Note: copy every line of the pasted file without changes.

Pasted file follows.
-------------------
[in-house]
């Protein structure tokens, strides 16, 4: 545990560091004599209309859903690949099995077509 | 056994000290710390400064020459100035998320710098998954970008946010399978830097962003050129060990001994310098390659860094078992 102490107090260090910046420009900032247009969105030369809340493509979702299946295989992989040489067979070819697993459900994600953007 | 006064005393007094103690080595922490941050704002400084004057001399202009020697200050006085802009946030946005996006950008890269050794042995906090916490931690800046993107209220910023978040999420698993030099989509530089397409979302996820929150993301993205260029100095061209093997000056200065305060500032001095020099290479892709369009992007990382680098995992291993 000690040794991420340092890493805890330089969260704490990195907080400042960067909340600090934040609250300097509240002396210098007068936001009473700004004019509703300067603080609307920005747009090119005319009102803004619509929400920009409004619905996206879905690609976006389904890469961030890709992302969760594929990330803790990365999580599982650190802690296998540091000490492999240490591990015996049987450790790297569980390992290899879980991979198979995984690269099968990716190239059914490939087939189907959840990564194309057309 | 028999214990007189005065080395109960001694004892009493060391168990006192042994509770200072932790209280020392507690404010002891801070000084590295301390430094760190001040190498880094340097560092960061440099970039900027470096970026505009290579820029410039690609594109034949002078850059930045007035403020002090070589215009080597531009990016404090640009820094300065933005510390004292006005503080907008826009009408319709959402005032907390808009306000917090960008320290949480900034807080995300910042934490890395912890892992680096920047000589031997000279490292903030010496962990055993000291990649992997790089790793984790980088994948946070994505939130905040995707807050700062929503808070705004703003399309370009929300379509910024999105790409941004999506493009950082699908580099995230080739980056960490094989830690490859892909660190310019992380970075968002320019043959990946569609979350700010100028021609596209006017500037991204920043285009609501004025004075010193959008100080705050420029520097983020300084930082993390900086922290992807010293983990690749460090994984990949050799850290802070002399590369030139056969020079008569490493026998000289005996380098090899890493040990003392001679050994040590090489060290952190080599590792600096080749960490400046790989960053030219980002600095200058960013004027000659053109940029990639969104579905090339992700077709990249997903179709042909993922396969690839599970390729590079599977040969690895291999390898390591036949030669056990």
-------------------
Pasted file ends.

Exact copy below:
[in-house]
């Protein structure tokens, strides 16, 4: 545990560091004599209309859903690949099995077509 | 056994000290710390400064020459100035998320710098998954970008946010399978830097962003050129060990001994310098390659860094078992 102490107090260090910046420009900032247009969105030369809340493509979702299946295989992989040489067979070819697993459900994600953007 | 006064005393007094103690080595922490941050704002400084004057001399202009020697200050006085802009946030946005996006950008890269050794042995906090916490931690800046993107209220910023978040999420698993030099989509530089397409979302996820929150993301993205260029100095061209093997000056200065305060500032001095020099290479892709369009992007990382680098995992291993 000690040794991420340092890493805890330089969260704490990195907080400042960067909340600090934040609250300097509240002396210098007068936001009473700004004019509703300067603080609307920005747009090119005319009102803004619509929400920009409004619905996206879905690609976006389904890469961030890709992302969760594929990330803790990365999580599982650190802690296998540091000490492999240490591990015996049987450790790297569980390992290899879980991979198979995984690269099968990716190239059914490939087939189907959840990564194309057309 | 028999214990007189005065080395109960001694004892009493060391168990006192042994509770200072932790209280020392507690404010002891801070000084590295301390430094760190001040190498880094340097560092960061440099970039900027470096970026505009290579820029410039690609594109034949002078850059930045007035403020002090070589215009080597531009990016404090640009820094300065933005510390004292006005503080907008826009009408319709959402005032907390808009306000917090960008320290949480900034807080995300910042934490890395912890892992680096920047000589031997000279490292903030010496962990055993000291990649992997790089790793984790980088994948946070994505939130905040995707807050700062929503808070705004703003399309370009929300379509910024999105790409941004999506493009950082699908580099995230080739980056960490094989830690490859892909660190310019992380970075968002320019043959990946569609979350700010100028021609596209006017500037991204920043285009609501004025004075010193959008100080705050420029520097983020300084930082993390900086922290992807010293983990690749460090994984990949050799850290802070002399590369030139056969020079008569490493026998000289005996380098090899890493040990003392001679050994040590090489060290952190080599590792600096080749960490400046790989960053030219980002600095200058960013004027000659053109940029990639969104579905090339992700077709990249997903179709042909993922396969690839599970390729590079599977040969690895291999390898390591036949030669056990």